Friday, 1 March 2013

Third strike

I came home from a concert on Wednesday night to find out that my chickens had been attacked by a pair of escaped Staffies.  The neighbours were home and heard a  noise but weren't able to easily break up the dogs or get them away from the chickens.  Piecing the story together here's how each of the chickens fared in the foray.

Fortunately the cluck monster had re-emerged earlier in the week and thus she managed to remain undetected in her lair, brooding away in a dark corner.  Hetty employed her camouflage brown feathers and hid under a miniature copse at the back of the pen.  Gonzo must have had her whits about her.  She's white so wouldn't have avoided detection by the dogs but must have been fast enough to outrun and out-manoeuvre if not the dogs, then at least her sister Wheelie.  

Wheelie wore the worst of the attack.  This was her third experience in the jaws of a dog and she has survived the previous two relatively unscathed.  Her dodgy eye leaves her vulnerable and unable to judge distance and perceive predators sufficiently.  She has suffered badly with one deep puncture wound on her back and another shallower one on the other side.  Next to the large gouge is an area that has been ripped open down to the muscle and fat.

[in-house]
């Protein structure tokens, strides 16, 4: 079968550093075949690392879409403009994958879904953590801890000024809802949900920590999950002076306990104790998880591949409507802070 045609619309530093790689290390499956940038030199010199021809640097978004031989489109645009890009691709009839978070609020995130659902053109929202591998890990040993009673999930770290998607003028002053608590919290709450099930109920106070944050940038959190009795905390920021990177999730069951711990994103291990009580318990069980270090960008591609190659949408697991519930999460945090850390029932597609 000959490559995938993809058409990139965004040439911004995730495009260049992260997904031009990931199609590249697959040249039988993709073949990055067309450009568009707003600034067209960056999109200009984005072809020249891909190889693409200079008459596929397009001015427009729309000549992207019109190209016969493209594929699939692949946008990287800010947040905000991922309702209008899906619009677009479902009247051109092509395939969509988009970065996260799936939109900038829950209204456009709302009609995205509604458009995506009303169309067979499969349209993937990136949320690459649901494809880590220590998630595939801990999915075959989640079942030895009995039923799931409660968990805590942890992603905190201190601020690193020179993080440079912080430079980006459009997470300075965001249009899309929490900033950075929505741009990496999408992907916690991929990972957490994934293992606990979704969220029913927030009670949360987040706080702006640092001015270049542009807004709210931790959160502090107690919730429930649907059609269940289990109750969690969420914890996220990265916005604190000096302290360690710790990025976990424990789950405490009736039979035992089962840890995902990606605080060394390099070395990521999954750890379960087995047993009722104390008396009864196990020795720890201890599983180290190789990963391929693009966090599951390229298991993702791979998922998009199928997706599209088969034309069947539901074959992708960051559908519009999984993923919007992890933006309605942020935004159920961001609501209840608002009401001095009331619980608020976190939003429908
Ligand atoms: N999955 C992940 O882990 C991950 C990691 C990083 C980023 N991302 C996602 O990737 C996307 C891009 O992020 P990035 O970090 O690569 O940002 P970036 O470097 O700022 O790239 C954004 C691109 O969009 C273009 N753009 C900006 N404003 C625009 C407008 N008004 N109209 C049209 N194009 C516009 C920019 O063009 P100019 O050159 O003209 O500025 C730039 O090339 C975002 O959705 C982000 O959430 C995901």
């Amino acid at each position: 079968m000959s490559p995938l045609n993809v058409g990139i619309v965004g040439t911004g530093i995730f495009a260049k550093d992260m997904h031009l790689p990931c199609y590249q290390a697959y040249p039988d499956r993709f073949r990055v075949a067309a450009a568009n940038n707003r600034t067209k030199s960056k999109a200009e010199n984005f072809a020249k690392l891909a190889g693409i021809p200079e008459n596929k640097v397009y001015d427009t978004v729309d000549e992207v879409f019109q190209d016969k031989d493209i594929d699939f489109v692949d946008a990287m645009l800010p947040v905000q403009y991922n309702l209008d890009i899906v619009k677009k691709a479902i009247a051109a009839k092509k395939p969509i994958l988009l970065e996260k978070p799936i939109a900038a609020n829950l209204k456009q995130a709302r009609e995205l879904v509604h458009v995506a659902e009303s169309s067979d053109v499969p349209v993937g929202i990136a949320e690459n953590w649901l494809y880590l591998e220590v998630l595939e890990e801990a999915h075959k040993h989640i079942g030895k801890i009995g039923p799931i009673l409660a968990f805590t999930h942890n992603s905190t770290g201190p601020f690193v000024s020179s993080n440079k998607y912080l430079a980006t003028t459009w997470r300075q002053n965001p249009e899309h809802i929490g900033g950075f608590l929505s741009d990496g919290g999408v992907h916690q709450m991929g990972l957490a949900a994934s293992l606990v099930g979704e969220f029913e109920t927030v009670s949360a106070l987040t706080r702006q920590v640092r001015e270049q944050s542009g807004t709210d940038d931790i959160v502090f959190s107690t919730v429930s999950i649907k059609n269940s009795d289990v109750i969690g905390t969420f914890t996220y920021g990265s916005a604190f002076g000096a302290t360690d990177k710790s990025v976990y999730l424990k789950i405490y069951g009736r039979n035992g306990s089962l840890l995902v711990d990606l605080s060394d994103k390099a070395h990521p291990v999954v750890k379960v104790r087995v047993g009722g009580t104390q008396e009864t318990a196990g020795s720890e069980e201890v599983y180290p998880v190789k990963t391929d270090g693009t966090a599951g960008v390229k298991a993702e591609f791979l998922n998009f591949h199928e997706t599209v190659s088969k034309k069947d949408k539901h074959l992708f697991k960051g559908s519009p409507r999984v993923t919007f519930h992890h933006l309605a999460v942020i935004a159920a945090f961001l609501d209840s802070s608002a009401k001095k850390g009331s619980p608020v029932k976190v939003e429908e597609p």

Wheelie with a comfrey poultice on the first night
I prepared myself for the worst and left her in a basket inside overnight to keep her warm and safe, waiting to see how she was travelling in the morning.  Surprisingly she's now lasted two nights since the attack although her breathing remains fairly laboured.  She seems to be improving and more alert each day and we have been syringe feeding her water with poultry multivitamins.  This afternoon I cleaned out her wound and was surprised to find how deep it was.  There was a fair amount of gunk in there (but no pus) so hopefully she will continue to improve now that it's been cleaned properly.  I've made her up some bran porridge for tomorrow morning and put her in the basket in the cage with the other chickens tonight for some company.

Wheelie's wound.  There's a cotton ball covering the large puncture wound